I am pretty confident in calling these persona poems: each takes the first-person perspective of a female hero we’ve not heard enough of until now. Each has its charms and its surprises; I have been slow in writing this review over more than a week–unusual, and a bad hole to fall into usually, but they haven’t left the top of my mind in that time. I think Duffy was the perfect author to do this job, the new highlighting of both familiar traits and of delightful surprises. (Guess what body part Frau Freud assigns no fewer than 31 nicknames to in fifteen lines.) These poems are often funny, often fraught and moving, and always lovely. See these images: “a thousand windows, each with its modest peep-show / of boredom or pain, of drama, consolation, remorse.” And these judgments: “The Devil was evil, mad, but I was the Devil’s wife / which made me worse.” What else has Duffy written? I would read more poetry if it all worked like this: easy to access but inviting lots of processing time, deep and rich and wide.


Rating: 8 teeth of the rich.

Psalms for Mother Emanuel: Elegy From Pittsburgh to Charleston

Psalms for Mother Emanuel is a brief chapbook commissioned by the Pittsburgh Foundation on the first anniversary of the 2015 shooting at Emanuel African Methodist Episcopal Church in Charleston. It includes nine poems and one visual piece, and they are beautiful and impactful. Beyond that I hardly know what to say about this collection; it feels almost holy, and many poems do maintain the reverence of the title, so that to comment sort of feels inappropriate.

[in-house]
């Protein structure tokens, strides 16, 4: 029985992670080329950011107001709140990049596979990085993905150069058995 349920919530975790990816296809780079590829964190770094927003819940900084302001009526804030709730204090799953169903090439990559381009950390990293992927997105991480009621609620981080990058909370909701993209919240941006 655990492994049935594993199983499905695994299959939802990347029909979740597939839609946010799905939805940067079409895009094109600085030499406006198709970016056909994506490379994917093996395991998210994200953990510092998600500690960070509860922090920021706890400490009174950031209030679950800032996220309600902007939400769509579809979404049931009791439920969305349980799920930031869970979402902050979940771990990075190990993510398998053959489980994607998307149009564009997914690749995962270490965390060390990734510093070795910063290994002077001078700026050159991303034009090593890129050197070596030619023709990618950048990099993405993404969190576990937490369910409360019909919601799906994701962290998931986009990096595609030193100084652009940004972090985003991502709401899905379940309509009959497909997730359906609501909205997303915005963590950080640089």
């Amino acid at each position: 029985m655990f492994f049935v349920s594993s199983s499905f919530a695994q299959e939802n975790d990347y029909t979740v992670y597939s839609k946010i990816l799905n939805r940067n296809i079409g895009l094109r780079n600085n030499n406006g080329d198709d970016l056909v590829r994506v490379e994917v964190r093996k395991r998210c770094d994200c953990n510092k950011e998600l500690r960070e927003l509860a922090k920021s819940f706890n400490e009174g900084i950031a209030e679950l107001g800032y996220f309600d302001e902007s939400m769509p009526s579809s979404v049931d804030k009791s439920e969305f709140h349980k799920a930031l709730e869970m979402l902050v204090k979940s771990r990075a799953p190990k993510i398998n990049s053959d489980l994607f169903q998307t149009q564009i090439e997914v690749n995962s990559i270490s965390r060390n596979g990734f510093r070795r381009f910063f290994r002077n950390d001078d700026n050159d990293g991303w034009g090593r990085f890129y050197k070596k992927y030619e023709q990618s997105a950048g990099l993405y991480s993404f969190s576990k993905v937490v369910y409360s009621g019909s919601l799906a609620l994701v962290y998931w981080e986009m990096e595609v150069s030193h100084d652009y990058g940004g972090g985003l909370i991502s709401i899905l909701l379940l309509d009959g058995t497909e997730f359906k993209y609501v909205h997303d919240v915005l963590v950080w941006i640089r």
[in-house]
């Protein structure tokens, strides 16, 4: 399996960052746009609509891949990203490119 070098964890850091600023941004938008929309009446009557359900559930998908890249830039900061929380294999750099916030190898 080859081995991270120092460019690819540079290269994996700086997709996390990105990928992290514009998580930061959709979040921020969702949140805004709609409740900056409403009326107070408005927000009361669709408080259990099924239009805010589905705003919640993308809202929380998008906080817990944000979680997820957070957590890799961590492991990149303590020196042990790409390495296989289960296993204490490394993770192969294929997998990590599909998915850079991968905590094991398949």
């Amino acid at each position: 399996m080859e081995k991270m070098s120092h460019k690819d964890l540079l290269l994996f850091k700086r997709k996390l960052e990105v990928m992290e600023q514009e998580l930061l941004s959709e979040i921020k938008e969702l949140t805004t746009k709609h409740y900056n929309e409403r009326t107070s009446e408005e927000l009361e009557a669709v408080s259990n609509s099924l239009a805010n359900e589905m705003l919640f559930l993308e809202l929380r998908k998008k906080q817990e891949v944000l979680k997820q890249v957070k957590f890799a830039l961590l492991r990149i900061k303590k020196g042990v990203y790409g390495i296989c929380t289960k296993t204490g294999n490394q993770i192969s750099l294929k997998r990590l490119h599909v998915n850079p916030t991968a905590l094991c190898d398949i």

The whole thing is… wrenching and also lovely.

Here is the title and first line of Cameron Barnett’s contribution:

If a bag of silver coins and a bag of bullets sound the same
then take my ears, I do not need them

You can actually view the book here, and I recommend you just do so.

My Alexandria by Mark Doty

I read this quotation the other day, and I’ll let it open this review.

Nothing which does not transport is poetry. The lyre is a winged instrument.

–Joseph Joubert, essayist

I first know Doty from a prose work that informs my love of objects in writing. (Plenty on Still Life With Oysters and Lemon here.) So it’s not surprising that there are lots of lovely, striking details and things here, in the first Doty poetry I’ve attempted. “What was our city / but wonderful detail?” What, indeed.

These poems feel perfect, crystalline, like they couldn’t be any better or any different. Each word is so carefully chosen. I love the internal rhymes and the music, and I love the enjambment, and the images, and the surprises. I still don’t feel like a very expert reader of poetry, but these have everything I feel like I want a poem to have. There are clear themes throughout the book: death, mortality, grief, with references to the author’s partner dying of AIDS and of others in the same situation. (I found that subtext easy to see, but I know a little of Doty’s life story, so I’m not sure how visible it would be to a reader who doesn’t.) It’s not a book of grief, though. It’s a book of seeking meaning and a way to carry on, of trying to see beyond death, and it’s a book of really seeing the world. Something else I recognize from Still Life is a constant, serious attention and observation.